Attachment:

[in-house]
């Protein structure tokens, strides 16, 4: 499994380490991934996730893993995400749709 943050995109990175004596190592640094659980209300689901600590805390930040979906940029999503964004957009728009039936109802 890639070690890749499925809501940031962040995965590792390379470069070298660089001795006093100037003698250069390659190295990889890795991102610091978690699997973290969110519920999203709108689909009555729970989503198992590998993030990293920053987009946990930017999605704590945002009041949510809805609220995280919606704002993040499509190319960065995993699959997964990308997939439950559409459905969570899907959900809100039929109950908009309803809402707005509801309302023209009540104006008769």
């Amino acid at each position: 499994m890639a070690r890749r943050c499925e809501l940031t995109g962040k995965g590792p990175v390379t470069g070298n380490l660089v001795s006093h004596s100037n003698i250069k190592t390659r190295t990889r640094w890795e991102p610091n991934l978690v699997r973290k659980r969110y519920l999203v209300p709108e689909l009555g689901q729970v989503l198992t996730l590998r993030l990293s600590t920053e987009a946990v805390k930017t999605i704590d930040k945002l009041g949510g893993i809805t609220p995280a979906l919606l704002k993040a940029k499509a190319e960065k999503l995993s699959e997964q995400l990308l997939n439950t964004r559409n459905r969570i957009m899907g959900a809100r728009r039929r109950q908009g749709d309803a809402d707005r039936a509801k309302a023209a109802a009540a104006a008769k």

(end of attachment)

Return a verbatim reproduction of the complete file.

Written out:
[in-house]
């Protein structure tokens, strides 16, 4: 499994380490991934996730893993995400749709 943050995109990175004596190592640094659980209300689901600590805390930040979906940029999503964004957009728009039936109802 890639070690890749499925809501940031962040995965590792390379470069070298660089001795006093100037003698250069390659190295990889890795991102610091978690699997973290969110519920999203709108689909009555729970989503198992590998993030990293920053987009946990930017999605704590945002009041949510809805609220995280919606704002993040499509190319960065995993699959997964990308997939439950559409459905969570899907959900809100039929109950908009309803809402707005509801309302023209009540104006008769």
């Amino acid at each position: 499994m890639a070690r890749r943050c499925e809501l940031t995109g962040k995965g590792p990175v390379t470069g070298n380490l660089v001795s006093h004596s100037n003698i250069k190592t390659r190295t990889r640094w890795e991102p610091n991934l978690v699997r973290k659980r969110y519920l999203v209300p709108e689909l009555g689901q729970v989503l198992t996730l590998r993030l990293s600590t920053e987009a946990v805390k930017t999605i704590d930040k945002l009041g949510g893993i809805t609220p995280a979906l919606l704002k993040a940029k499509a190319e960065k999503l995993s699959e997964q995400l990308l997939n439950t964004r559409n459905r969570i957009m899907g959900a809100r728009r039929r109950q908009g749709d309803a809402d707005r039936a509801k309302a023209a109802a009540a104006a008769k």